What have we given God in return for His providing for our bodies? Sin. You need only consider our relationship with the government HE has given us to see our sin. How often have we failed to pray for those in authority over us? How seldom do we honor and fear our rulers? How often do we resist those God has placed over us—maybe not physically, but in our hearts? How often have we thought about cheating on our taxes either because we don’t agree with the things the government is doing or because we think we deserve to keep more of our money? This is but a small sampling of our sin.
But God has given us more than just physical life and sustenance, something far more valuable and precious—His own beloved Son, Jesus Christ. He gave His Son as a sacrifice for our sin. He placed our sins of rebellion and disrespect on His only begotten Son and punished Him in our place. Jesus died to set us free. In raising Jesus from the dead God declared us not guilty of our sin. And when we could not come to faith in His Son for the forgiveness of sins and eternal life, God too, did that for us. He called us and made us His own by the work of His Holy Spirit in our hearts. Through the Gospel in Word and Baptism, He brought us to faith in Jesus Christ.
We are His twice over! He gave us physical life and spiritual life. So what are “the things that are God’s?” WE are the things that are God’s! “Or do you not know that your body is the temple of the Holy Spirit who is in you, whom you have from God, and you are not your own? For you were bought at a price; therefore glorify God in your body and in your spirit, which are God’s.” (1 Corinthians 6:19-20) Our lives, our all, belong to God. Jesus purchased us with His own blood and God set us apart as His own by giving us His Holy Spirit. Therefore we give God all the glory and praise both in our body and in our spirit, which are God’s. We worship Him with our lips, with our hearts, and with our daily lives. What is our responsibility as citizens of the kingdom of heaven? To live our lives to the glory of God who loved us and saved us!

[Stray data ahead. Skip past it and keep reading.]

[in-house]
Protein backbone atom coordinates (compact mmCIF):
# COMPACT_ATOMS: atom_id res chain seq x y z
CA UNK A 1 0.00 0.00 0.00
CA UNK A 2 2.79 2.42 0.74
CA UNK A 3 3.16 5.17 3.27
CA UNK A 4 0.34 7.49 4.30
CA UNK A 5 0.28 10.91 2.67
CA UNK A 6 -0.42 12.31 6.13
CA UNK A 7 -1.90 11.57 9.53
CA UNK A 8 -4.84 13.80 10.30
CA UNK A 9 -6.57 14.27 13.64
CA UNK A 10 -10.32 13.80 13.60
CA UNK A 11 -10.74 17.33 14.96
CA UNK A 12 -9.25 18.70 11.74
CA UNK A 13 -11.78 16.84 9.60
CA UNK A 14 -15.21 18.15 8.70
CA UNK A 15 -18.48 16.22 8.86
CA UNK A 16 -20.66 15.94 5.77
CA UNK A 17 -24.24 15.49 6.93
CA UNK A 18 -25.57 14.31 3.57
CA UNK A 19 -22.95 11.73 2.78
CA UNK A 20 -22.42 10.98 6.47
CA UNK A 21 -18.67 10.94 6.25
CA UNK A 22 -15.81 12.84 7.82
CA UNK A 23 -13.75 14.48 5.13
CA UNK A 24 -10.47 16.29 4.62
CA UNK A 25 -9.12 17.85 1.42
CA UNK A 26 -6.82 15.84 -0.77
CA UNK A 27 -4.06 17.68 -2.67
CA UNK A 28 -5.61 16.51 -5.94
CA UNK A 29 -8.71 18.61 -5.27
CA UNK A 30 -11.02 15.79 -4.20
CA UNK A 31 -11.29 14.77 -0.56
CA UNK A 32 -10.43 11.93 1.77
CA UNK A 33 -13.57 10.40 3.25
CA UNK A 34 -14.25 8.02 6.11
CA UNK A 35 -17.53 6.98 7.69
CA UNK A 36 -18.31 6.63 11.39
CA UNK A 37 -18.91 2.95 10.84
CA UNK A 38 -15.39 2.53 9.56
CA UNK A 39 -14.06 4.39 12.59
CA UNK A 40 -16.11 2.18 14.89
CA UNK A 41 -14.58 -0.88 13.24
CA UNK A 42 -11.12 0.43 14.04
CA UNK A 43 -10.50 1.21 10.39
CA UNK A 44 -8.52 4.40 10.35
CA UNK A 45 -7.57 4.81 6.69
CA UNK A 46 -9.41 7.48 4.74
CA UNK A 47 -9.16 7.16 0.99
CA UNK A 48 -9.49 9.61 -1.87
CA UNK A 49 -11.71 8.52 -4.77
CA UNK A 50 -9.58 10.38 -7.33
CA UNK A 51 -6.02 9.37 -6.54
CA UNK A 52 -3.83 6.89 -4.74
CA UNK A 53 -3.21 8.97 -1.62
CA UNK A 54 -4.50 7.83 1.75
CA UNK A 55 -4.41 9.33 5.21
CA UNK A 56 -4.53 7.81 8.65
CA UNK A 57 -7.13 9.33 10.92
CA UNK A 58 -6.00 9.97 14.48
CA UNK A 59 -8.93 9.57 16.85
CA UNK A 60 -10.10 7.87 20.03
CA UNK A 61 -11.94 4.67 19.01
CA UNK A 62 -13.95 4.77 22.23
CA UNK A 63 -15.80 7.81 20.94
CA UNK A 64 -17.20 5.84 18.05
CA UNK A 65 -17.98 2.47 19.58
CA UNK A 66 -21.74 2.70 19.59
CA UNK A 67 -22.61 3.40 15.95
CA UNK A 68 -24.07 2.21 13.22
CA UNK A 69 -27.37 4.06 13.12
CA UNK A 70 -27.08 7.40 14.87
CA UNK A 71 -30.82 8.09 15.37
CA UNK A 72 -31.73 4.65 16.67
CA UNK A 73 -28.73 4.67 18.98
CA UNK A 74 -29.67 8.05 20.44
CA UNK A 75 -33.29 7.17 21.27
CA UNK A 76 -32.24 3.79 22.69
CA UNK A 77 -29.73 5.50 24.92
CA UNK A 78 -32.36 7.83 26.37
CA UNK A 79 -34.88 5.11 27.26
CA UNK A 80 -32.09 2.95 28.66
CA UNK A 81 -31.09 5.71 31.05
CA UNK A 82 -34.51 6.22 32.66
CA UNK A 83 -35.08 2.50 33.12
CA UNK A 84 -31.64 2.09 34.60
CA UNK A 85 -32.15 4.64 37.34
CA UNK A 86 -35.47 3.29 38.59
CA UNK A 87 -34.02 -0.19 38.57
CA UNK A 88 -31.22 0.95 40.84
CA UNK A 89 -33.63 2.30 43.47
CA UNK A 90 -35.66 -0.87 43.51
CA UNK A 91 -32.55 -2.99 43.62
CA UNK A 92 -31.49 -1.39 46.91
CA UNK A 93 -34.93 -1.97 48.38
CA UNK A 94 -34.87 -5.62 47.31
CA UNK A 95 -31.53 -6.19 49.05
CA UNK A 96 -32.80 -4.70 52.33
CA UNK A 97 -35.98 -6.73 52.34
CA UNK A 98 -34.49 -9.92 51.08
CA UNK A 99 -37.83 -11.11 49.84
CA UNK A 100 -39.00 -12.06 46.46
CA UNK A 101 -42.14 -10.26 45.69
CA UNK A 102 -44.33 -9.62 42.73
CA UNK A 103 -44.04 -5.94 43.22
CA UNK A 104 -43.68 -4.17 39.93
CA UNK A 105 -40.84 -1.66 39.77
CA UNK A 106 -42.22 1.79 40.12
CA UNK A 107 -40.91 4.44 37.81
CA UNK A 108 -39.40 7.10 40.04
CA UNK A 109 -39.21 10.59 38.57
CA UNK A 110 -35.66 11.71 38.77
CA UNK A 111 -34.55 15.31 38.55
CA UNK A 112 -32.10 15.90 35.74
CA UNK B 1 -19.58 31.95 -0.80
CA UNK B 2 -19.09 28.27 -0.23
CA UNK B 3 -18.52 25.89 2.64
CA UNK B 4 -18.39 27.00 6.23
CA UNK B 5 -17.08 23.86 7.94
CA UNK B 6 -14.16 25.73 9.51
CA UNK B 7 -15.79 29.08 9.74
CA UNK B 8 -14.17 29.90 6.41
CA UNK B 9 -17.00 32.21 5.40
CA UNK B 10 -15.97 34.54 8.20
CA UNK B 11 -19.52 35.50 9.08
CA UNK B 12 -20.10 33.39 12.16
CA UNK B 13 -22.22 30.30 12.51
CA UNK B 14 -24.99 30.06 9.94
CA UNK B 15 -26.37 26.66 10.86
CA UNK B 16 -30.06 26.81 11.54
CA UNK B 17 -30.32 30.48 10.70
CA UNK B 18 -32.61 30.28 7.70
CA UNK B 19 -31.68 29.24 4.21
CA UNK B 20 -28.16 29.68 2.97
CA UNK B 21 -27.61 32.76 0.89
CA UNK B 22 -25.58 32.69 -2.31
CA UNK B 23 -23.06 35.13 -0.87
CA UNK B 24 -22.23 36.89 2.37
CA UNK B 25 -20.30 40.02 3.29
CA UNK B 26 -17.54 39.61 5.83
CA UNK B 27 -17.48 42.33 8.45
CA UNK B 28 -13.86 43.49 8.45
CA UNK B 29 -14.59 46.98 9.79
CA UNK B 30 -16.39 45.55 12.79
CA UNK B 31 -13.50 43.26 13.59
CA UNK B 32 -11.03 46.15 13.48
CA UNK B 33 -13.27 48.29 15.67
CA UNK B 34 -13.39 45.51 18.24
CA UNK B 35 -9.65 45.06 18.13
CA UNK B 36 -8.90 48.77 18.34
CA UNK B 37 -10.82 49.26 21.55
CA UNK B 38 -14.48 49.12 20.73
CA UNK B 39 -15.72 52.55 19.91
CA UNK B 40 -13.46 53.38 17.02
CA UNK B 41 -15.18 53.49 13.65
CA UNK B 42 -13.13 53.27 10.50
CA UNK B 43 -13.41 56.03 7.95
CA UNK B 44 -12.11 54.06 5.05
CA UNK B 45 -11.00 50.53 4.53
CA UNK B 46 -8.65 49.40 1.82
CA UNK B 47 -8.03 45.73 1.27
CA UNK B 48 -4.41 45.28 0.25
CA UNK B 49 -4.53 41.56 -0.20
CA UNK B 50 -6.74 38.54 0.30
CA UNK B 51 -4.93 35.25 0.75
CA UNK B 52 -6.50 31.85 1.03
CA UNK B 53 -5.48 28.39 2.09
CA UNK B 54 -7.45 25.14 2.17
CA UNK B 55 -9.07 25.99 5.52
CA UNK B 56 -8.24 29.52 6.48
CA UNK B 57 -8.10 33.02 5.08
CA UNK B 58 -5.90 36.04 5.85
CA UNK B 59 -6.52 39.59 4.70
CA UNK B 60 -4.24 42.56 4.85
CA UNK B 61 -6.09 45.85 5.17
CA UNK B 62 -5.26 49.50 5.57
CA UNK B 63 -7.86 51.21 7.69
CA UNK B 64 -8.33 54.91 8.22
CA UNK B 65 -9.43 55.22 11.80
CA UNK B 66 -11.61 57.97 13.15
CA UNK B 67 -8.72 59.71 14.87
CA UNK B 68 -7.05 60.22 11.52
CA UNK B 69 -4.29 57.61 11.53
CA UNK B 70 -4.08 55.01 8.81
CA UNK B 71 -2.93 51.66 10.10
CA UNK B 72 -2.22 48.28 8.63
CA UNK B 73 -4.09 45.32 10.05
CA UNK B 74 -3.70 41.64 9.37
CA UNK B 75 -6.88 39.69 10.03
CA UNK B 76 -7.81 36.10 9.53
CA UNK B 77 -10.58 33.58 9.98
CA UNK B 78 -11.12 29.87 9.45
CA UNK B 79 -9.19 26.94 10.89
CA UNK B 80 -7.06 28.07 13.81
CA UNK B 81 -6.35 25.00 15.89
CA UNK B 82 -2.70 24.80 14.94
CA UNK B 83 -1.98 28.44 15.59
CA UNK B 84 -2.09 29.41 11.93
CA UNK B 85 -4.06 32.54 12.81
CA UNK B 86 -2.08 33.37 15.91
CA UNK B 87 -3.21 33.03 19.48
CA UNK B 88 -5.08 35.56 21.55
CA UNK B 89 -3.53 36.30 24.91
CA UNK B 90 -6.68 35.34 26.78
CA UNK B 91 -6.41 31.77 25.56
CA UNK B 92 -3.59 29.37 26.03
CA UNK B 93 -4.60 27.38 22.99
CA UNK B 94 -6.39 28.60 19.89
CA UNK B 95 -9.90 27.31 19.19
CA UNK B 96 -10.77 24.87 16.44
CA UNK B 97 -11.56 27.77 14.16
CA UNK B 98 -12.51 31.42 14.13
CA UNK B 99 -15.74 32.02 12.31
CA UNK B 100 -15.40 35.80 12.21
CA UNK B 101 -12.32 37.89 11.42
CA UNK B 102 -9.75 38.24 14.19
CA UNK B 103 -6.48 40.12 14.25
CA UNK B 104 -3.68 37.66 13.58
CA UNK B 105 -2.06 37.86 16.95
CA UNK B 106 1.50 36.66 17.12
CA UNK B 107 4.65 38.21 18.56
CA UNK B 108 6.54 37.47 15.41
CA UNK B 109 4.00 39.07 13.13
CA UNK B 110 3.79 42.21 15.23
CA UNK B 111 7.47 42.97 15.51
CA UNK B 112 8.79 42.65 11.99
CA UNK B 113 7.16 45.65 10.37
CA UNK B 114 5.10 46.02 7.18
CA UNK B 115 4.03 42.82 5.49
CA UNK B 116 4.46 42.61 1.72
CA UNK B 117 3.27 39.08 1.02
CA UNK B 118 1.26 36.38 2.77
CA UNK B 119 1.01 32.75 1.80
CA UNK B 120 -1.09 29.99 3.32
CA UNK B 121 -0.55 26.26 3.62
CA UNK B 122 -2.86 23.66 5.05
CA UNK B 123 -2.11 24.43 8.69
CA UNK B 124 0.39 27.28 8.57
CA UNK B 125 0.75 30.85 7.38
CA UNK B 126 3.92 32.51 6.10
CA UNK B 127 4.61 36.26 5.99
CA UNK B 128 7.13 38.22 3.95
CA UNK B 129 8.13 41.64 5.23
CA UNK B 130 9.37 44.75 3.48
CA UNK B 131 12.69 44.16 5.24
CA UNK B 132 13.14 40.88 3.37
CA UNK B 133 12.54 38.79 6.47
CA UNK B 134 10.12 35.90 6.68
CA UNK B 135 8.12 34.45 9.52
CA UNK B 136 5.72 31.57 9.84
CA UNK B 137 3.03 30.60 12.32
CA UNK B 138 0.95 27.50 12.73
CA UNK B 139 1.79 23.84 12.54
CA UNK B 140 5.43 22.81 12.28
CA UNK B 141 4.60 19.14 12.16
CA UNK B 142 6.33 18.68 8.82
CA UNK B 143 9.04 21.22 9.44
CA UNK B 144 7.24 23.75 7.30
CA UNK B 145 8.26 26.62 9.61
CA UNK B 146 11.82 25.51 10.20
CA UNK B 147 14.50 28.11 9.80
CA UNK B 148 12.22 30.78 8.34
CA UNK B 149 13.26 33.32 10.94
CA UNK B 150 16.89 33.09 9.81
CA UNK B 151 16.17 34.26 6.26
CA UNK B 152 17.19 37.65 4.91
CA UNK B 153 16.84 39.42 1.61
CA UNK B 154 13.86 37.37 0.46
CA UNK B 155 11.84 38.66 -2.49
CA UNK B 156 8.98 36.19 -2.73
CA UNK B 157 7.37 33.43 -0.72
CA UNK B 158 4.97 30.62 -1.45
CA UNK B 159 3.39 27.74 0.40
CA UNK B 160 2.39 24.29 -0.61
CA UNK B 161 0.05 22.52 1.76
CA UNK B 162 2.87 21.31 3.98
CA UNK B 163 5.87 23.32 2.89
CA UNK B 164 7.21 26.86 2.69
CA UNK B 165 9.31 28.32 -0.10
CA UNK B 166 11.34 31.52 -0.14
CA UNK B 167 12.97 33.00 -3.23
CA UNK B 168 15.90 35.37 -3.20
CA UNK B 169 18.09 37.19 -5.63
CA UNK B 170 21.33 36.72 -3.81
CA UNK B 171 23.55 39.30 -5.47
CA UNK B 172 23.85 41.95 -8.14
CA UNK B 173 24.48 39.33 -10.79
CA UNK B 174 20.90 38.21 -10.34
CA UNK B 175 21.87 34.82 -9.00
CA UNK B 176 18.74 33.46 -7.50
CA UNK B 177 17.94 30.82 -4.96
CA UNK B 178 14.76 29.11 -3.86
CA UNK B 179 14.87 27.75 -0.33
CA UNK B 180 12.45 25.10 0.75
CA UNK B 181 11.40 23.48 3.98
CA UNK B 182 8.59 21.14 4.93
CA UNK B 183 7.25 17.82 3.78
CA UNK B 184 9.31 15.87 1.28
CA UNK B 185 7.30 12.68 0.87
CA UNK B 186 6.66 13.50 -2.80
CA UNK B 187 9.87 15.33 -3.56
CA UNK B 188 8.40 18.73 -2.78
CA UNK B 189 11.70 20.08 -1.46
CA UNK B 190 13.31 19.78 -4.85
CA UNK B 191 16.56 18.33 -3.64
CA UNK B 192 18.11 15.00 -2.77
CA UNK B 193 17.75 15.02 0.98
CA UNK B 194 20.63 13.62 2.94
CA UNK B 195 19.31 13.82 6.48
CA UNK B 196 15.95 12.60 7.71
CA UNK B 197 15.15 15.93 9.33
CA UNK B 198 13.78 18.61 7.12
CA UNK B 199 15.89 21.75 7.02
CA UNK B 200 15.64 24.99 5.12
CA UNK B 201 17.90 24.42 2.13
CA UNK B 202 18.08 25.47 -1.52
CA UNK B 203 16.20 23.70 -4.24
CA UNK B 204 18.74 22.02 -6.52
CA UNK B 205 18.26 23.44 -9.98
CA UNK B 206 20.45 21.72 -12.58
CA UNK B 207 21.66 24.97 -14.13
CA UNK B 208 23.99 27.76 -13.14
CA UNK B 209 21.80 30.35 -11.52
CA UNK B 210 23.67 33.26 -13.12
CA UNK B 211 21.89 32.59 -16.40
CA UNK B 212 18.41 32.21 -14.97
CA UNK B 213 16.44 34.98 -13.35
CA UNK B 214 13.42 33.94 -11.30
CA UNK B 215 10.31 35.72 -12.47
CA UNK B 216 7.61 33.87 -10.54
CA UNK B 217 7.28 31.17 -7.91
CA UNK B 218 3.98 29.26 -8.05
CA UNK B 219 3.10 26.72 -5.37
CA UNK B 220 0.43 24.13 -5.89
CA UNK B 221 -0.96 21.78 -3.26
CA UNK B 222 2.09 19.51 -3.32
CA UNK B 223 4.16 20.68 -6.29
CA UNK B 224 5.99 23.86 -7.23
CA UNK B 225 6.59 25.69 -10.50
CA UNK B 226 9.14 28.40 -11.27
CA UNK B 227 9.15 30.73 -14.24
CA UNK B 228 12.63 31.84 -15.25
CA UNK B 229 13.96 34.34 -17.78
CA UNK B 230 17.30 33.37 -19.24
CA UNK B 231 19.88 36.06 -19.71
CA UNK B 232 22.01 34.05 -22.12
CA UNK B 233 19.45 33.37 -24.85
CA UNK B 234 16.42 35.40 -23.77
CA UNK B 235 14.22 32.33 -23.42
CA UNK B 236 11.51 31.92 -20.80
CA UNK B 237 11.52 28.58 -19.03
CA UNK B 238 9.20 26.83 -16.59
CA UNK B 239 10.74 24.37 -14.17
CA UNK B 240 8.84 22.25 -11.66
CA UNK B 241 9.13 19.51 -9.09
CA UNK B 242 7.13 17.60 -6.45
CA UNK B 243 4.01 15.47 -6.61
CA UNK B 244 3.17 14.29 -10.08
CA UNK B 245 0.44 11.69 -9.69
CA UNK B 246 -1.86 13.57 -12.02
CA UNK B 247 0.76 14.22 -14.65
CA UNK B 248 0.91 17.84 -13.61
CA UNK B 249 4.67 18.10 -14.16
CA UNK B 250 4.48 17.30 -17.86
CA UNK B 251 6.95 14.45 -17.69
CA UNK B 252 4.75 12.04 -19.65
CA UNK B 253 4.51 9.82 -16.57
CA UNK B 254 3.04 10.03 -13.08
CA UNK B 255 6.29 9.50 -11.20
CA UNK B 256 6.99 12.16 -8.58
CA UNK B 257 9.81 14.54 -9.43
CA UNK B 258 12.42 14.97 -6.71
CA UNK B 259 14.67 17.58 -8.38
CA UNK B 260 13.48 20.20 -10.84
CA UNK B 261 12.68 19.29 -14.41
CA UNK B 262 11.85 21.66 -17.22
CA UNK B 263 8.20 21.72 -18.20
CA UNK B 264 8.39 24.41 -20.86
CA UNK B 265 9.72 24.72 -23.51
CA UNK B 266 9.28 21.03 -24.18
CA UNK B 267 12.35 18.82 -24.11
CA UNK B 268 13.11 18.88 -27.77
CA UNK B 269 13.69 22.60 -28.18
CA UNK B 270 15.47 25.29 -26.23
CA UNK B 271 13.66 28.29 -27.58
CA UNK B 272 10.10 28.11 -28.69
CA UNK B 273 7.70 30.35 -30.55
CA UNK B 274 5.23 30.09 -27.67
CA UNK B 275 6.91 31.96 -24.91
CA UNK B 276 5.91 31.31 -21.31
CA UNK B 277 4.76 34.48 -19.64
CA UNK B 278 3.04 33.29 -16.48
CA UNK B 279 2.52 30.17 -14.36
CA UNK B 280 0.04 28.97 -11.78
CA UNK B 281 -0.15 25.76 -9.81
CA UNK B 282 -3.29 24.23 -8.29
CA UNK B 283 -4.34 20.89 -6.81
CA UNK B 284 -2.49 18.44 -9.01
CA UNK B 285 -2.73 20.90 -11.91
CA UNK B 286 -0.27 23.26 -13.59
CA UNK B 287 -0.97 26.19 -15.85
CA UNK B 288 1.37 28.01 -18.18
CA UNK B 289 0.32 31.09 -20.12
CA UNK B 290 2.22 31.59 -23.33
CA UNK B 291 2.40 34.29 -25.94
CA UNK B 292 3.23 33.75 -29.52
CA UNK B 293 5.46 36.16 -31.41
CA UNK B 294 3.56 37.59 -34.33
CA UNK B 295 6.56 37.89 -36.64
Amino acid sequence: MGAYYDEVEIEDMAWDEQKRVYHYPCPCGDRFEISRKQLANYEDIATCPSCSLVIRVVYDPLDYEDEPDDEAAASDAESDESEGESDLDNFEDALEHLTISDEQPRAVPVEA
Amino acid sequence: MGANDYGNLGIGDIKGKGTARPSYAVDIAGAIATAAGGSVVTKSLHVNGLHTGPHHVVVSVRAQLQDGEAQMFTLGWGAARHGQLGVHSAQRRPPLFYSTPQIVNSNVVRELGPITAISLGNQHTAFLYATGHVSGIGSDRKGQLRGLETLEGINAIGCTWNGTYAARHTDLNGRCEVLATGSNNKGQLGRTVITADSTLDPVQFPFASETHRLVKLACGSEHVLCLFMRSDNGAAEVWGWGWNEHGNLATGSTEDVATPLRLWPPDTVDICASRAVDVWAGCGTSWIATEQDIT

This is our dual citizenship as Christians. We have responsibility to our government as citizens of this world. We pray for those God has placed in authority over us. Whether or not they are honorable makes no difference, we give them honor and fear because that is the will of our God. We gladly pay our taxes to glorify our God. But our lives, our soul, our very being belong to God. As citizens of the kingdom of heaven we look to glorify God in our body and our spirit which God has purchased with the blood of His own Son. In love for the Savior, may we give to Caesar what is Caesar’s and to God what is God’s, and thereby honor both God and the government He graciously provides.
Christ, by heavenly hosts adored, Gracious, mighty, sovereign Lord,
God of nations, King of kings, Head of all created things,
By the Church with joy confessed, God o’er all, forever blest-
Pleading at Thy throne we stand: Save Thy people, bless our land. Amen. (TLH 566:1)
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All scripture quotations, unless otherwise indicated, are taken from the New King James Version®. Copyright © 1982 by Thomas Nelson, Inc. Used by permission. All rights reserved.